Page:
Biology/ Photosynthesis term paper 41768

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Photosynthesis occurs in two stages. The first stage is known as Light Dependent Process or Light Reactions, and it occurs in the �grana� region of the chloroplasts. In this stage, when light strikes the leaf, it excites chlorophyll electrons to a higher energy state. The energy is stored by forming a chemical called ATP (adenosine triphosphate). It is a chemical compound that is made up of the nucleotide adenine - ribose sugar bond, and that is bonded to three phosphate radicals. (ATP molecule is very similar to the building blocks of human DNA). The stored energy is used in the second process. Water is chemically disintegrated in the process, releasing oxygen as a by product. The second stage is known as Light Independent Process or Dark Reactions) and takes place in the stroma region of the chloroplasts.. In this stage, the products of LDP are used to form carbohydrates with C-C covalent bonds (carbon dioxide to sugar). Carbon dioxide from the atmosphere is �trapped� and �modified� by hydrogen molecules to form carbohydrates. Such incorporation of carbon dioxide into carbohydrates, by plants, is known as carbon fixation. The chain of reactions in LIP is known as Calvin cycle. The process is schematically illustrated in fig.(i).

The chemical reaction involved in photosynthesis is as follows:

6CO2 + 6H2O (+ light energy) C6H12O6 + 6O2.

6 molecules of carbon dioxide reacts with 6 molecules of water, in the presence of light to produce 1 molecule of glucose and 6 molecules of oxygen.

In simple terms, photosynthetic efficiency of a plant is a measure of how efficiently solar energy is converted by its leaves into chemical energy. It can be defined as the �ratio of the energy stored to the energy of light absorbed� by the leaf¹. Another way of looking at it is to use a graphical method. In this method, the rate of photosynthesis and the irradiance level of light are monitored and plotted with the rate of photosynthesis on the y axis as shown in fig. (i). (In graphs, dependent variable is considered on the y axis, and the independent variable, on the x-axis). Irradiance level is the amount of light that falls on the leaf�s surface. Strictly speaking, irradiance level is different from the amount of light. The slope of the straight line part of the photosynthesis light response curve is considered as a measure of photosynthetic efficiency. It is the gradient of the curve and not the maximal rate of photosynthesis that determines the photosynthetic efficiency.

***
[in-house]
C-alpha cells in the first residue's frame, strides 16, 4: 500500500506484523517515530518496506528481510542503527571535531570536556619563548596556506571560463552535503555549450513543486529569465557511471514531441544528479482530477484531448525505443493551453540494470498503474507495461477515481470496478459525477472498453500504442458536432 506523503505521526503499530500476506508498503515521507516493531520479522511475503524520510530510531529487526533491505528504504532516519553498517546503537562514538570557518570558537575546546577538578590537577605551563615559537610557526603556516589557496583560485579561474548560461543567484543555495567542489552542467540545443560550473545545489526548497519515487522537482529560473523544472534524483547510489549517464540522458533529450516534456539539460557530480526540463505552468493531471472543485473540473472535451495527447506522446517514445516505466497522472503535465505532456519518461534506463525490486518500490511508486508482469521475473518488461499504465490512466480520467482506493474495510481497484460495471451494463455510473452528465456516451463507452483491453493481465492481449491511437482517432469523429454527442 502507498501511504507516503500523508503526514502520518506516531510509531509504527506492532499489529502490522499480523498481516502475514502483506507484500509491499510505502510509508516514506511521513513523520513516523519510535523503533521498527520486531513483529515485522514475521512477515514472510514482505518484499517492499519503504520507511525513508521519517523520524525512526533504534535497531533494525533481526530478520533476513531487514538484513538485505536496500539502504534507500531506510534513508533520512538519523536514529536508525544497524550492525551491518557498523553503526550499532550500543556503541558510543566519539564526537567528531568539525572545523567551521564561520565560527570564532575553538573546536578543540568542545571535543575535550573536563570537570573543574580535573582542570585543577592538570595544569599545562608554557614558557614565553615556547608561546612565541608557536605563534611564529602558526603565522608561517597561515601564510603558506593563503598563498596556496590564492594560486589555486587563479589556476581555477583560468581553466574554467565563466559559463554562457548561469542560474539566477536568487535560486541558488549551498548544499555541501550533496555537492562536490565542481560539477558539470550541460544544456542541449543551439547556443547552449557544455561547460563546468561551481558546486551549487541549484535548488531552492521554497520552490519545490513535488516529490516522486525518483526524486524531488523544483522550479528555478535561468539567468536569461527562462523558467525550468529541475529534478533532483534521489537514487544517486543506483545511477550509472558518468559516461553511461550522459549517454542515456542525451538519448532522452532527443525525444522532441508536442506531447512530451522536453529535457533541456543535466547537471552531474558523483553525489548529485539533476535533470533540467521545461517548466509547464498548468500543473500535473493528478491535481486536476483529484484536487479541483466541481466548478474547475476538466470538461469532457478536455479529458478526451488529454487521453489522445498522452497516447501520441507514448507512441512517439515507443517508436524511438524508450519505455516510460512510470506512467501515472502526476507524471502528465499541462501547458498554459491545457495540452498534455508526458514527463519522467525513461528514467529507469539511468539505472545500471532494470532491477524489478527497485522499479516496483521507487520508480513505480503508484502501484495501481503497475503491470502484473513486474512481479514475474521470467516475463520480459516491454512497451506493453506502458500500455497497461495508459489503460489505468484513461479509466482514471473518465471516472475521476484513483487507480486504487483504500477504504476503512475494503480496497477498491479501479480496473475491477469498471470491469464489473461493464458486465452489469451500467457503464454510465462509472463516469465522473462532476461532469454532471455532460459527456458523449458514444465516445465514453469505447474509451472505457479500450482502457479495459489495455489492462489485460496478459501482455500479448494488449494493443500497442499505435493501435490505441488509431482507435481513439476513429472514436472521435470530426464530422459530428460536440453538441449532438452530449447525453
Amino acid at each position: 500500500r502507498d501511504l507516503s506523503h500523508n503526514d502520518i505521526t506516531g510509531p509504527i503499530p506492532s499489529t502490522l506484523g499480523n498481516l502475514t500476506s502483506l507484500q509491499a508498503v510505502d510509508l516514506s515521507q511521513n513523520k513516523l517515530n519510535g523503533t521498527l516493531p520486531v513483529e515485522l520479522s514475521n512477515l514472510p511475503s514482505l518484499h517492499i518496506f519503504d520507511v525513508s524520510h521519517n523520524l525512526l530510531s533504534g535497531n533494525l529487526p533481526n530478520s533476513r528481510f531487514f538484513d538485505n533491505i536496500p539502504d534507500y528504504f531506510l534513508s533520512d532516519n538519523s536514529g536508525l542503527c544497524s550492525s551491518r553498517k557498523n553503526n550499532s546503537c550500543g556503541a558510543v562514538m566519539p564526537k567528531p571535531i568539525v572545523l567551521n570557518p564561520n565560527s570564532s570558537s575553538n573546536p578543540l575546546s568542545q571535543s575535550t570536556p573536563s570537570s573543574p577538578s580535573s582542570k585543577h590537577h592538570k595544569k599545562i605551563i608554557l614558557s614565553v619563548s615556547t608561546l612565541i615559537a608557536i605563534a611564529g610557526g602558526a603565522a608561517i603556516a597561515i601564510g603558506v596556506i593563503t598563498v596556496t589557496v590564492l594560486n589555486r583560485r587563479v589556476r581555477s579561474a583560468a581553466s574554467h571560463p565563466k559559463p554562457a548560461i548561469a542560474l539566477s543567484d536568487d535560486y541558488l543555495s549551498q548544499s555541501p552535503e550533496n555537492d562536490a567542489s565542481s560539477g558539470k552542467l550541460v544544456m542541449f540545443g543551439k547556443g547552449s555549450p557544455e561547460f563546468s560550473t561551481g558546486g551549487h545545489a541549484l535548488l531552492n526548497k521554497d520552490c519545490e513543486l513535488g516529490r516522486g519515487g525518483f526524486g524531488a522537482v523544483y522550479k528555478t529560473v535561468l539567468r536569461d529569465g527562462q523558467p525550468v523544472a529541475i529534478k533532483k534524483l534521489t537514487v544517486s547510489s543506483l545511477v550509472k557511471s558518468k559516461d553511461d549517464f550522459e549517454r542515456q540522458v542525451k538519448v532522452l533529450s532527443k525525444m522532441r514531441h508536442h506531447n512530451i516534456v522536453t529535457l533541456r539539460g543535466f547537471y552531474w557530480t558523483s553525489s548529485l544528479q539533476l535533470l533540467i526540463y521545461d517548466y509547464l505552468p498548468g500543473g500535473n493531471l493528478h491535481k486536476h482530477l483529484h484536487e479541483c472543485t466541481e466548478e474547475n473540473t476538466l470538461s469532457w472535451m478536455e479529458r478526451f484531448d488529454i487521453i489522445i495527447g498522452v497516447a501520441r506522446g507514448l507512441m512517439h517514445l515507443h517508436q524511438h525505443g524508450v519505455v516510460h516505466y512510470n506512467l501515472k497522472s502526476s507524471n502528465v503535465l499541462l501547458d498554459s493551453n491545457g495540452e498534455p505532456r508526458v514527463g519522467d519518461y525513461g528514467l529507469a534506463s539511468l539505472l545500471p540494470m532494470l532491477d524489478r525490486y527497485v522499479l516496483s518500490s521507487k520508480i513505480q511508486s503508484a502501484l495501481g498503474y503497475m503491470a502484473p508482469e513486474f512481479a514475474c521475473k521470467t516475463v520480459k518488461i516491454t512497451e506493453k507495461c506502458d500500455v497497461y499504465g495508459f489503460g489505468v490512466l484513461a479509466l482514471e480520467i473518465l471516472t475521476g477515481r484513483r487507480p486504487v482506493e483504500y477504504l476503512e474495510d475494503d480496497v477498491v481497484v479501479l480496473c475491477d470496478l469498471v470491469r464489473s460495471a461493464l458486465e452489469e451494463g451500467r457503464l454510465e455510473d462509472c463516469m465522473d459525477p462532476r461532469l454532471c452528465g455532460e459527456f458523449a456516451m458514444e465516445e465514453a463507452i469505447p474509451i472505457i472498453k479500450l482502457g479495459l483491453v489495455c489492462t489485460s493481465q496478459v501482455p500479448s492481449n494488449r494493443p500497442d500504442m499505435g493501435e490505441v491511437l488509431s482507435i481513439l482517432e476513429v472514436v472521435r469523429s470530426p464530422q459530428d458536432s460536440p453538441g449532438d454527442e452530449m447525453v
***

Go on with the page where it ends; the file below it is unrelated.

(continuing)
Factors that influence photosynthetic efficiency are: (i) maximum potential speed of physical processes (such as electron transport), (ii) concentration level of the reactants (including water, O2, CO2, ATP, etc) and (iii) temperature. Under normal soil and atmospheric conditions, any shortage in the reactants slows down the process. This applies to light at a very significant level: As the irradiance level of light is increased, more ATP and other chemicals are produced, and the rate of photosynthesis increases. This continues to happen until some reactant runs short of supply. From here, the corresponding light response curve begins to reach the "light saturation point" and the curve begins to be linearly parallel to the x axis, showing that the rate of photosynthesis is zero.

Photosynthetic efficiency can be improved by any of the following approaches:

(i). By changing the way the products of photosynthesis are used and distributed around the plant. E.g., seeds and tubers normally contain a mixture of starches, proteins and oils, in varying proportions from one plant species to another. An understanding of how these proportions are retained and controlled within the plants can help to increase the quantity and quality of the produces as well as to reduce the waste products.

(ii). By growing shorter (dwarf or semi-dwarf) plants. Shorter plants use more energy for storing food than larger ones, as they need less energy to produce stems and leaves.

(iii).By understanding how some plants (such as corn), use carbon dioxide and water more efficiently than other plants.

As more and more research works are taken up, on a global scale, we may have better methods of making use of natural resources in an eco-friendly manner, by using a wider understanding of photosynthesis, the marvelous process taking place in incredibly wonderful factories called �chloroplasts�.

Reference:

�

� ¹ "photosynthesis." Encyclopædia Britannica. 2006. Encyclopædia Britannica Online. 5 Nov. 2006 .

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